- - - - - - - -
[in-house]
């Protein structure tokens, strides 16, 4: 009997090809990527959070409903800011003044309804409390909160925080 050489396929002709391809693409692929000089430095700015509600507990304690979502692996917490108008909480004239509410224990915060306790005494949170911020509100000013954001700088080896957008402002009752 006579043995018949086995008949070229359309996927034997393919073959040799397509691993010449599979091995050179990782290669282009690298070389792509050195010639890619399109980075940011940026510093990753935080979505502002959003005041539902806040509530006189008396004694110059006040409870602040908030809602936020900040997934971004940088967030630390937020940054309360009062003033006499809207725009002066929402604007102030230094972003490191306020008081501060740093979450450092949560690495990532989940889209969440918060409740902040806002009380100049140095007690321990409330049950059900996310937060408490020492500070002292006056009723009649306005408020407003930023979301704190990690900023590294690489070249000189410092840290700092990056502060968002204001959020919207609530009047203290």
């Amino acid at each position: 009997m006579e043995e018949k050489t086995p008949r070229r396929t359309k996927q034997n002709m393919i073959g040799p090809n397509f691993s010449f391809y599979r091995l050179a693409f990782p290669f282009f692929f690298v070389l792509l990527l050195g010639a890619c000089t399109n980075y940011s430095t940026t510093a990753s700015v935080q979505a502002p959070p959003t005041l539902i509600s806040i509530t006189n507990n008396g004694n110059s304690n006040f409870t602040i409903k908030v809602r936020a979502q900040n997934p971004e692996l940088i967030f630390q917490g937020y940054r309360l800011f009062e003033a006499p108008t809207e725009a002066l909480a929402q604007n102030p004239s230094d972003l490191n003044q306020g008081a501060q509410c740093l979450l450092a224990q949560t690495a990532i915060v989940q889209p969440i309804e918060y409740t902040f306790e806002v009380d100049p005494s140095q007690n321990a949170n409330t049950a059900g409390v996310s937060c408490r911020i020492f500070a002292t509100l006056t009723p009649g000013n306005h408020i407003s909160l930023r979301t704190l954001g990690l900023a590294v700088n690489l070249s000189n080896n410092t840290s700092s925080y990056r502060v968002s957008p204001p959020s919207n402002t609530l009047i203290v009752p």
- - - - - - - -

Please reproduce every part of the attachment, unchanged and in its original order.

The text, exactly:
[in-house]
């Protein structure tokens, strides 16, 4: 009997090809990527959070409903800011003044309804409390909160925080 050489396929002709391809693409692929000089430095700015509600507990304690979502692996917490108008909480004239509410224990915060306790005494949170911020509100000013954001700088080896957008402002009752 006579043995018949086995008949070229359309996927034997393919073959040799397509691993010449599979091995050179990782290669282009690298070389792509050195010639890619399109980075940011940026510093990753935080979505502002959003005041539902806040509530006189008396004694110059006040409870602040908030809602936020900040997934971004940088967030630390937020940054309360009062003033006499809207725009002066929402604007102030230094972003490191306020008081501060740093979450450092949560690495990532989940889209969440918060409740902040806002009380100049140095007690321990409330049950059900996310937060408490020492500070002292006056009723009649306005408020407003930023979301704190990690900023590294690489070249000189410092840290700092990056502060968002204001959020919207609530009047203290």
């Amino acid at each position: 009997m006579e043995e018949k050489t086995p008949r070229r396929t359309k996927q034997n002709m393919i073959g040799p090809n397509f691993s010449f391809y599979r091995l050179a693409f990782p290669f282009f692929f690298v070389l792509l990527l050195g010639a890619c000089t399109n980075y940011s430095t940026t510093a990753s700015v935080q979505a502002p959070p959003t005041l539902i509600s806040i509530t006189n507990n008396g004694n110059s304690n006040f409870t602040i409903k908030v809602r936020a979502q900040n997934p971004e692996l940088i967030f630390q917490g937020y940054r309360l800011f009062e003033a006499p108008t809207e725009a002066l909480a929402q604007n102030p004239s230094d972003l490191n003044q306020g008081a501060q509410c740093l979450l450092a224990q949560t690495a990532i915060v989940q889209p969440i309804e918060y409740t902040f306790e806002v009380d100049p005494s140095q007690n321990a949170n409330t049950a059900g409390v996310s937060c408490r911020i020492f500070a002292t509100l006056t009723p009649g000013n306005h408020i407003s909160l930023r979301t704190l954001g990690l900023a590294v700088n690489l070249s000189n080896n410092t840290s700092s925080y990056r502060v968002s957008p204001p959020s919207n402002t609530l009047i203290v009752p």